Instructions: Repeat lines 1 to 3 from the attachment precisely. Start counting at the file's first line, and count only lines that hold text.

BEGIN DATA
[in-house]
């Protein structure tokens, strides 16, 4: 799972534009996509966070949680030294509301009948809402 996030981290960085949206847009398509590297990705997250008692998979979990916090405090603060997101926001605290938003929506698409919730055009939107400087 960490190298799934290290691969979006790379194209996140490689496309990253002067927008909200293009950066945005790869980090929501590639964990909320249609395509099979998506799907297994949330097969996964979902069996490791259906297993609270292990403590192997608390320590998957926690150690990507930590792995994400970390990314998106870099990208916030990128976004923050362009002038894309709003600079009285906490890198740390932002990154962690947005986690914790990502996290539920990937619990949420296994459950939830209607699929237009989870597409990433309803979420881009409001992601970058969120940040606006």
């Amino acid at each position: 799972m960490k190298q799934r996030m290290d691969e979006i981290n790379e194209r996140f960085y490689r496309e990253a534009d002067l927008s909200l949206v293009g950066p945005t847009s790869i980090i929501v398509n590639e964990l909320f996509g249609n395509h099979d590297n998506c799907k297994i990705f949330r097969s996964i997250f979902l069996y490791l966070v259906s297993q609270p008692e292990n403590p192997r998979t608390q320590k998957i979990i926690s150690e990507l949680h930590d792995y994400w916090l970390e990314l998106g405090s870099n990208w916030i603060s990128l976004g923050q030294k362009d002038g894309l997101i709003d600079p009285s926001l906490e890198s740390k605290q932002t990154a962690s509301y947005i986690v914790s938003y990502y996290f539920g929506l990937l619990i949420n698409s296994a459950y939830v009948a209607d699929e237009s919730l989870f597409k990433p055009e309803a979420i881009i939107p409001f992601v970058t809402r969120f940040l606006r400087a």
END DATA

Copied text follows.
[in-house]
């Protein structure tokens, strides 16, 4: 799972534009996509966070949680030294509301009948809402 996030981290960085949206847009398509590297990705997250008692998979979990916090405090603060997101926001605290938003929506698409919730055009939107400087 960490190298799934290290691969979006790379194209996140490689496309990253002067927008909200293009950066945005790869980090929501590639964990909320249609395509099979998506799907297994949330097969996964979902069996490791259906297993609270292990403590192997608390320590998957926690150690990507930590792995994400970390990314998106870099990208916030990128976004923050362009002038894309709003600079009285906490890198740390932002990154962690947005986690914790990502996290539920990937619990949420296994459950939830209607699929237009989870597409990433309803979420881009409001992601970058969120940040606006």
């Amino acid at each position: 799972m960490k190298q799934r996030m290290d691969e979006i981290n790379e194209r996140f960085y490689r496309e990253a534009d002067l927008s909200l949206v293009g950066p945005t847009s790869i980090i929501v398509n590639e964990l909320f996509g249609n395509h099979d590297n998506c799907k297994i990705f949330r097969s996964i997250f979902l069996y490791l966070v259906s297993q609270p008692e292990n403590p192997r998979t608390q320590k998957i979990i926690s150690e990507l949680h930590d792995y994400w916090l970390e990314l998106g405090s870099n990208w916030i603060s990128l976004g923050q030294k362009d002038g894309l997101i709003d600079p009285s926001l906490e890198s740390k605290q932002t990154a962690s509301y947005i986690v914790s938003y990502y996290f539920g929506l990937l619990i949420n698409s296994a459950y939830v009948a209607d699929e237009s919730l989870f597409k990433p055009e309803a979420i881009i939107p409001f992601v970058t809402r969120f940040l606006r400087a």